Research Projects

  • (C-5-1) Common sense geography and mental modelling

    This interdisciplinary research project aimed at linking cutting-edge research in cognitive linguistics with studies in ancient geography. Cognitive linguistic approaches usually deal with synchronic processes, whereas the study of ancient texts necessarily implies the adoption of a diachronic perspective. The combination of these two methods allowed to gain a unique insight into the conceptualization of spatial categories in the ancient world.

  • (C-5-2) Space, distance, spatiality

    This research project was concerned with ancient measurement data mostly, but not exclusively, distances. The primary aim was to collect, visualize and evaluate specifications of distance that have been handed down in ancient texts.

  • (C-5-3) Insularity

    The goal of this project was to investigate on the one hand the diachronic development of the concept of island, or rather, insularity, through a philological examination of the literary sources, and on the other hand to reconstruct the role this concept played in the context of Greek and Roman thought.

  • (C-5-4) Bird´s eye view in ancient Greek sources

    Within this research project descriptions of landscapes in various literary genres of Greek literature were investigated, paying particular attention to the study of those passages in which a “bird’s-eye view” is used. During the research, the focus shifted insofar as the search for the bird’s-eye view has cast some doubt on the model of a “hodological space”, at least as a default model to explain ancient geographical descriptions.

  • (C-5-5) Winds, wind directions, wind roses

    This research project addressed the topic of compass points in antiquity. Compass points or cardinal directions were far less standardized in Greek and Roman times than in the modern era.

  • (C-5-6) Paradoxography and strange things

    This research project consisted in a critical edition and commentary of the Anonymus Florentinus for the Fragmente der griechischen Historiker IV (ed. by Stefan Schorn, Kai Bordersen, Klaus Geus), pursued jointly with an extensive study of the epistemic norms which inform the tradition of paradoxography. This latter, interpretive work is located within the context of a study of norms of rationality and evidence in Greek (primarily: Aristotelian) philosophy and science.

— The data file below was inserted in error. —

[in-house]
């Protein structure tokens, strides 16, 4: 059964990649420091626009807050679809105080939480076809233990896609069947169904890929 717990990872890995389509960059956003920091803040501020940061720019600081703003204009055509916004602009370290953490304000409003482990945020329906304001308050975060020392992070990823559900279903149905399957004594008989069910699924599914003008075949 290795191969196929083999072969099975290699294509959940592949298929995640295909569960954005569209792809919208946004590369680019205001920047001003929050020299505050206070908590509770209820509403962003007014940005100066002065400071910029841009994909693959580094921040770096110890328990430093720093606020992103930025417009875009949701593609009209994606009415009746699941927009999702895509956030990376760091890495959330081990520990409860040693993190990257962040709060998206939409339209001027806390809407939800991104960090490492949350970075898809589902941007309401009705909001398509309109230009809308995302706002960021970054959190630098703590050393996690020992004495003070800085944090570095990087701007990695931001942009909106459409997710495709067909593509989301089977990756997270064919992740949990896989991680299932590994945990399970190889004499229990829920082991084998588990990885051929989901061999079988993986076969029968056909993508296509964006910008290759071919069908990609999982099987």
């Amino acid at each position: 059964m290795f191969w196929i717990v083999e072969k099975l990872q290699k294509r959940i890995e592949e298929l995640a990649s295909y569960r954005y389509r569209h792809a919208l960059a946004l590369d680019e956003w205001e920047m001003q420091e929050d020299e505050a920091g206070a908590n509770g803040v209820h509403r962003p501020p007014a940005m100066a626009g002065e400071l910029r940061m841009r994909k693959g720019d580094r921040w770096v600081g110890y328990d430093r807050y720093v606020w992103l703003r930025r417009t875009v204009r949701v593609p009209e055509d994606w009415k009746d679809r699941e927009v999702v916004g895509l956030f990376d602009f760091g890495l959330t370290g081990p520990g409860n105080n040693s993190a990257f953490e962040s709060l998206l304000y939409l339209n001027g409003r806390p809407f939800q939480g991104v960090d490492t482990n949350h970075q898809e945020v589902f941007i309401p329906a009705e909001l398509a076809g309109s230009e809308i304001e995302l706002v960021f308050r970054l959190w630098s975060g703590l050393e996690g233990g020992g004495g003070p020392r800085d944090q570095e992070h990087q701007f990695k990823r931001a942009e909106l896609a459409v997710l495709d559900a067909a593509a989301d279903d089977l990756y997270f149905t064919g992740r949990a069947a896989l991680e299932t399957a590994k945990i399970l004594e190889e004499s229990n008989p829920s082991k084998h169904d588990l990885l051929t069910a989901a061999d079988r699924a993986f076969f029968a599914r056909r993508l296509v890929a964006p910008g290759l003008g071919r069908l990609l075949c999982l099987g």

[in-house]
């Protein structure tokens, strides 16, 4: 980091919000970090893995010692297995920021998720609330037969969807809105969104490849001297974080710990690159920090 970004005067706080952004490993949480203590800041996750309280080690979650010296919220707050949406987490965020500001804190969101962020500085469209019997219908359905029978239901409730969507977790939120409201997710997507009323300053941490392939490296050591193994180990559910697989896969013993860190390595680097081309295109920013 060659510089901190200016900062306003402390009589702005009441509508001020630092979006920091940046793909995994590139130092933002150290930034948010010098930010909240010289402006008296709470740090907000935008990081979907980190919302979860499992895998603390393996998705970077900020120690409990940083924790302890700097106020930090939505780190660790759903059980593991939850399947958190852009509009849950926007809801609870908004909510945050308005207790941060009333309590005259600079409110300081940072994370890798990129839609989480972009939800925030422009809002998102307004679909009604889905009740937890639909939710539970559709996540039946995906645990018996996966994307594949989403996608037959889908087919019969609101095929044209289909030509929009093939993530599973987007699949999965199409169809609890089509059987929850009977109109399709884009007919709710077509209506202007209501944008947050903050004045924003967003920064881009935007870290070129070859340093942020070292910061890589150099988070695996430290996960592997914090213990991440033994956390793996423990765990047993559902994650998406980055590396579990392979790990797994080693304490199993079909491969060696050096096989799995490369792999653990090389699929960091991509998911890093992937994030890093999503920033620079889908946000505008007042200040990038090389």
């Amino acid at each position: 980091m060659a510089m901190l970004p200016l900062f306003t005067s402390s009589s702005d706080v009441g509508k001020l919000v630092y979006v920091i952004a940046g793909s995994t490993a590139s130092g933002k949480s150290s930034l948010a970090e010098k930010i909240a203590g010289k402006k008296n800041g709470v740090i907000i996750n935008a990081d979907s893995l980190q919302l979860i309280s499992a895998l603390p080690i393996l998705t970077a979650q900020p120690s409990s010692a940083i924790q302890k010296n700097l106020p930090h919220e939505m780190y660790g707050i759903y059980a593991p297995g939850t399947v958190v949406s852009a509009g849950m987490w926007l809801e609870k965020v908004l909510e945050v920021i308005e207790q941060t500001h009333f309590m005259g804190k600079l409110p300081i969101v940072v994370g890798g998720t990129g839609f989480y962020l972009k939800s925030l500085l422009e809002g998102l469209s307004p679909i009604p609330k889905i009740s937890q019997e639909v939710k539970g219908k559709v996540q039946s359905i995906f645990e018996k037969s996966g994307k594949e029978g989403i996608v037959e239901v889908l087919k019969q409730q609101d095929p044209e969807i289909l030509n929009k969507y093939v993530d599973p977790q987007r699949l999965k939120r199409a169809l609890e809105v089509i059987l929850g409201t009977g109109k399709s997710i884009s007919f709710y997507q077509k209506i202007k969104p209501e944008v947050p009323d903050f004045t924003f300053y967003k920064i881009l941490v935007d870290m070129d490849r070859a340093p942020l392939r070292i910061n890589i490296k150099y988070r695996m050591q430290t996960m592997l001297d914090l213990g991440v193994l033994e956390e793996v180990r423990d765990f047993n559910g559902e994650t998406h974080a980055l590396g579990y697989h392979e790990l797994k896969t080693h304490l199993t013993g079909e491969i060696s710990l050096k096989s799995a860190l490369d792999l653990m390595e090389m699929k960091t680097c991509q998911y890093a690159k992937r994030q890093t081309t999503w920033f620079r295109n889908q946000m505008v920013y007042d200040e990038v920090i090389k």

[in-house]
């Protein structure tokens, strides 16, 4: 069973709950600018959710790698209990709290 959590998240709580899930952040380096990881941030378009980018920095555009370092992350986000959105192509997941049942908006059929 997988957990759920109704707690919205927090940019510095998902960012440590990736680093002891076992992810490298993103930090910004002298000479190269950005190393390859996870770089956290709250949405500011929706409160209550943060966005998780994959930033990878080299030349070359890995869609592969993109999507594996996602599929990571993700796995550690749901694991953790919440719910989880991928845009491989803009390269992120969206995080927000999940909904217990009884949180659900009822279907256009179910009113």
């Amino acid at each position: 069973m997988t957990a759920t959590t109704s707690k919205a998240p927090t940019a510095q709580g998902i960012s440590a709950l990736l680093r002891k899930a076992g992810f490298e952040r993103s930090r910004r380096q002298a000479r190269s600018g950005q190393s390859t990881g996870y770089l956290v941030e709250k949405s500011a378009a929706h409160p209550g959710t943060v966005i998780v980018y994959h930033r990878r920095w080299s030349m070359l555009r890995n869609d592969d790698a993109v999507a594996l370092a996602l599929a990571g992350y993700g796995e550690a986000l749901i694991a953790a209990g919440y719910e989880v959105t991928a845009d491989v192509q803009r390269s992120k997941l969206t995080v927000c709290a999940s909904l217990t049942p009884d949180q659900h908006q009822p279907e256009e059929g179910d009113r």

• (C-5-7) Common sense geography and the Peutinger Map

    This research project investigated the Tabula Peutingeriana from the perspective of the “common sense geography”, theory jointly developed by Topoi research group (C-5) Common Sense Geography. With regard to the significance of this source it is surprising that an academic commentary had not been provided yet.

  • (C-5-8) Cognitive perception and the presentation of space and place in Mesoamerica

    This research project studied prehispanic codices and early colonial map-like documents from Mesoamerica. It shows the changes the representations underwent after contact with the Spaniards. The Prehispanic documents, known as Codices, reflect a distinctive perception by means of a graphical representation system that distinguishes them from the “lienzos” and “mapas” (maps) produced in the course of the Spanish colonization. The study examined the ‘mapped worlds’ in the the ‘art of mapping’ in Mesoamerica and compares the visualization and organization of space in the pictorial documents before and after the Spanish Conquest.

  • (C-5-9) Italia illustrata. Interactions between historico-topographical descriptions and contemporary cartography in the Italy of the early modern era

    The original subject of this research project was the proto-national conception of Italy that developed in the 15th and 16th century through the interaction of historiographical, geographical and literary media. Contrary to the first idea to cover the whole period, the project was finally built around the “Italia illustrata” of Flavio Biondo (ca. 1450), a detailed historiographical and geographical description of Italy in which the author struggles with a huge number of information cues, such as toponyms (place names, points-of-interest), landmarks, streets, distances, places, rivers, walls, historic sites that are foremost based on ancient authors such as Strabo, Pliny or Livy.